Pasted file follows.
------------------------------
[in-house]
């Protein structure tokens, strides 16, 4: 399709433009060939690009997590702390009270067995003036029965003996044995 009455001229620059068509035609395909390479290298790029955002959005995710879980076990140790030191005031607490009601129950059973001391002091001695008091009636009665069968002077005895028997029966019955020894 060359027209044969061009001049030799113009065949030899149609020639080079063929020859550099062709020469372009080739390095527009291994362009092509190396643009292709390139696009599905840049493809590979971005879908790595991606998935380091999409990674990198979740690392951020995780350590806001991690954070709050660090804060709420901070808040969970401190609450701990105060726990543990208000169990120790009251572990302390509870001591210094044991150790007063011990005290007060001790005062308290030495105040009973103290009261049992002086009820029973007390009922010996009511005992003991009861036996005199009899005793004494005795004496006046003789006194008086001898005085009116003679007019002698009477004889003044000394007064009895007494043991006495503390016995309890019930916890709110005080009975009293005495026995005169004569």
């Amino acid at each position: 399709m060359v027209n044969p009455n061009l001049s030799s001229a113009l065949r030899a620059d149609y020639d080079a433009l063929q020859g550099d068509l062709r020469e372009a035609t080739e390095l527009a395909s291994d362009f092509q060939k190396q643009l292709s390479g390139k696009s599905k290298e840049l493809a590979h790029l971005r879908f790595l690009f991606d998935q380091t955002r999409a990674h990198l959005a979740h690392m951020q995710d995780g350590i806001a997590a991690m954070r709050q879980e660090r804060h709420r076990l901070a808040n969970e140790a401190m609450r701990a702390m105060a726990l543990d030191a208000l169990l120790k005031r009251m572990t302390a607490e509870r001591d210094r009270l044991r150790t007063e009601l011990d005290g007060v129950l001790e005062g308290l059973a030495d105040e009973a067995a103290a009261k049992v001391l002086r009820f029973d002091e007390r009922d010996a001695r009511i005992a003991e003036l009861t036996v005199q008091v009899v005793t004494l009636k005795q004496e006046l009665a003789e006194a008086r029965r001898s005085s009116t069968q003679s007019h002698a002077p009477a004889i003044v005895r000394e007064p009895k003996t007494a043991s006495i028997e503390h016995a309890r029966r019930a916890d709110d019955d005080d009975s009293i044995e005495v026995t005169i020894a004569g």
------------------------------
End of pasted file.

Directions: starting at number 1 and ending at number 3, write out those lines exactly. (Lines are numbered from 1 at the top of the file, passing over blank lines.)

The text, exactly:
[in-house]
């Protein structure tokens, strides 16, 4: 399709433009060939690009997590702390009270067995003036029965003996044995 009455001229620059068509035609395909390479290298790029955002959005995710879980076990140790030191005031607490009601129950059973001391002091001695008091009636009665069968002077005895028997029966019955020894 060359027209044969061009001049030799113009065949030899149609020639080079063929020859550099062709020469372009080739390095527009291994362009092509190396643009292709390139696009599905840049493809590979971005879908790595991606998935380091999409990674990198979740690392951020995780350590806001991690954070709050660090804060709420901070808040969970401190609450701990105060726990543990208000169990120790009251572990302390509870001591210094044991150790007063011990005290007060001790005062308290030495105040009973103290009261049992002086009820029973007390009922010996009511005992003991009861036996005199009899005793004494005795004496006046003789006194008086001898005085009116003679007019002698009477004889003044000394007064009895007494043991006495503390016995309890019930916890709110005080009975009293005495026995005169004569």
């Amino acid at each position: 399709m060359v027209n044969p009455n061009l001049s030799s001229a113009l065949r030899a620059d149609y020639d080079a433009l063929q020859g550099d068509l062709r020469e372009a035609t080739e390095l527009a395909s291994d362009f092509q060939k190396q643009l292709s390479g390139k696009s599905k290298e840049l493809a590979h790029l971005r879908f790595l690009f991606d998935q380091t955002r999409a990674h990198l959005a979740h690392m951020q995710d995780g350590i806001a997590a991690m954070r709050q879980e660090r804060h709420r076990l901070a808040n969970e140790a401190m609450r701990a702390m105060a726990l543990d030191a208000l169990l120790k005031r009251m572990t302390a607490e509870r001591d210094r009270l044991r150790t007063e009601l011990d005290g007060v129950l001790e005062g308290l059973a030495d105040e009973a067995a103290a009261k049992v001391l002086r009820f029973d002091e007390r009922d010996a001695r009511i005992a003991e003036l009861t036996v005199q008091v009899v005793t004494l009636k005795q004496e006046l009665a003789e006194a008086r029965r001898s005085s009116t069968q003679s007019h002698a002077p009477a004889i003044v005895r000394e007064p009895k003996t007494a043991s006495i028997e503390h016995a309890r029966r019930a916890d709110d019955d005080d009975s009293i044995e005495v026995t005169i020894a004569g």